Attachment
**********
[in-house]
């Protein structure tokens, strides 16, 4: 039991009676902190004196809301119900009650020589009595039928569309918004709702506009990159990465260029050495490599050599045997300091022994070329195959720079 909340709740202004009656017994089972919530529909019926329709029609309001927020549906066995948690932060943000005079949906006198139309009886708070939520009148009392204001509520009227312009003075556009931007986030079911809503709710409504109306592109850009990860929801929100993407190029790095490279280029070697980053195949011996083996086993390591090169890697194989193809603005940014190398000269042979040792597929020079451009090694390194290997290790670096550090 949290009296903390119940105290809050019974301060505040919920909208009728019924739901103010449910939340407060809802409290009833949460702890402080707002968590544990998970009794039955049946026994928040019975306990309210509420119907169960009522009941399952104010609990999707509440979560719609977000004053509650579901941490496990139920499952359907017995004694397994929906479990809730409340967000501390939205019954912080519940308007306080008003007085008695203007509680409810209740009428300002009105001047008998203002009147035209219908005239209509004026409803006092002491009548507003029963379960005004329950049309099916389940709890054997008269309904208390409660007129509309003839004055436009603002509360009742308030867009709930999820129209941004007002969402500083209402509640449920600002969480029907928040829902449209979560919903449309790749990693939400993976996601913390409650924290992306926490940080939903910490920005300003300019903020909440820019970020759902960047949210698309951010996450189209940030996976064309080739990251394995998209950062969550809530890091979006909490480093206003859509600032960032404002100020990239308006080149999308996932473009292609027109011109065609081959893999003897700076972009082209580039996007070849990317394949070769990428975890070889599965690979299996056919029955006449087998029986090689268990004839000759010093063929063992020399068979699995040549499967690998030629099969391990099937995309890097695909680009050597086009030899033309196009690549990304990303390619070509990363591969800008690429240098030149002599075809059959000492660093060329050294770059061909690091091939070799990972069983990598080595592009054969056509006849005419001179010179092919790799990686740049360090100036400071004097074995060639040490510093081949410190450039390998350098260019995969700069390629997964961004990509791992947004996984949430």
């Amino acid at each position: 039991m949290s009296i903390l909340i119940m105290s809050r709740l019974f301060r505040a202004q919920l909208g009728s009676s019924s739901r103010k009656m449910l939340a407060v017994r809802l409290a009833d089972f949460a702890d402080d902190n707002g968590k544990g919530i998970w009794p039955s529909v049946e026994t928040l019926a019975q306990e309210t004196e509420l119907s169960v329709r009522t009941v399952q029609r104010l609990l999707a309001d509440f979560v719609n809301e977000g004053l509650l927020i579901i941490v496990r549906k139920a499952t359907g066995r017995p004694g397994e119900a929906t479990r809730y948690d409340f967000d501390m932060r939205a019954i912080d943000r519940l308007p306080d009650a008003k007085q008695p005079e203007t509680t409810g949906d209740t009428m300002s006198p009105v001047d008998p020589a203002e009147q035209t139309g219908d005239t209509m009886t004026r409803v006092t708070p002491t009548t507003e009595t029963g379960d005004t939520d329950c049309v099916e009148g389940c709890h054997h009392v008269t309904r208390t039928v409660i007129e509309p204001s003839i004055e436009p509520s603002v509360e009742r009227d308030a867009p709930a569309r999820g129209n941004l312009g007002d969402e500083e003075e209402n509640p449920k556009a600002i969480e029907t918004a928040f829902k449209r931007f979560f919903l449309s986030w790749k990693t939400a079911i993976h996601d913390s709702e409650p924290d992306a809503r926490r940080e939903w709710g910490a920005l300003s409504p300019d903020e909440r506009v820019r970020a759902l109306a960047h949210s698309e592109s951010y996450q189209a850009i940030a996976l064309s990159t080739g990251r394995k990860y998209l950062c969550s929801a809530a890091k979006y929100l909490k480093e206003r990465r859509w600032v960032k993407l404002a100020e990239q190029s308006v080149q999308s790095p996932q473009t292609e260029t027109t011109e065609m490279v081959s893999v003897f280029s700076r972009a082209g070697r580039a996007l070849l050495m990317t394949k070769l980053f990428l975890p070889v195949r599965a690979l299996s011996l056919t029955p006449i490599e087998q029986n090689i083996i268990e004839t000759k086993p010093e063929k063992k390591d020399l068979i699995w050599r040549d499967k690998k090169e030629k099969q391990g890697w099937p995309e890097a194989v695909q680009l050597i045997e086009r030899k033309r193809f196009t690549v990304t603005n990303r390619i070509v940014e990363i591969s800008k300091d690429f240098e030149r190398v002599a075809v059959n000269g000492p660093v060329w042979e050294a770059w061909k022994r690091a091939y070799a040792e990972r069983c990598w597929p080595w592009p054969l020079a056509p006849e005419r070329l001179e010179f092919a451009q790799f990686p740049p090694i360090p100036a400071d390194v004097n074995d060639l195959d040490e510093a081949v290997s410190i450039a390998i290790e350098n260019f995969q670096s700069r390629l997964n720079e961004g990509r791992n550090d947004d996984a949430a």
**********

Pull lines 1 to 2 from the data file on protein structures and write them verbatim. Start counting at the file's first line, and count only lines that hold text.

[in-house]
């Protein structure tokens, strides 16, 4: 039991009676902190004196809301119900009650020589009595039928569309918004709702506009990159990465260029050495490599050599045997300091022994070329195959720079 909340709740202004009656017994089972919530529909019926329709029609309001927020549906066995948690932060943000005079949906006198139309009886708070939520009148009392204001509520009227312009003075556009931007986030079911809503709710409504109306592109850009990860929801929100993407190029790095490279280029070697980053195949011996083996086993390591090169890697194989193809603005940014190398000269042979040792597929020079451009090694390194290997290790670096550090 949290009296903390119940105290809050019974301060505040919920909208009728019924739901103010449910939340407060809802409290009833949460702890402080707002968590544990998970009794039955049946026994928040019975306990309210509420119907169960009522009941399952104010609990999707509440979560719609977000004053509650579901941490496990139920499952359907017995004694397994929906479990809730409340967000501390939205019954912080519940308007306080008003007085008695203007509680409810209740009428300002009105001047008998203002009147035209219908005239209509004026409803006092002491009548507003029963379960005004329950049309099916389940709890054997008269309904208390409660007129509309003839004055436009603002509360009742308030867009709930999820129209941004007002969402500083209402509640449920600002969480029907928040829902449209979560919903449309790749990693939400993976996601913390409650924290992306926490940080939903910490920005300003300019903020909440820019970020759902960047949210698309951010996450189209940030996976064309080739990251394995998209950062969550809530890091979006909490480093206003859509600032960032404002100020990239308006080149999308996932473009292609027109011109065609081959893999003897700076972009082209580039996007070849990317394949070769990428975890070889599965690979299996056919029955006449087998029986090689268990004839000759010093063929063992020399068979699995040549499967690998030629099969391990099937995309890097695909680009050597086009030899033309196009690549990304990303390619070509990363591969800008690429240098030149002599075809059959000492660093060329050294770059061909690091091939070799990972069983990598080595592009054969056509006849005419001179010179092919790799990686740049360090100036400071004097074995060639040490510093081949410190450039390998350098260019995969700069390629997964961004990509791992947004996984949430």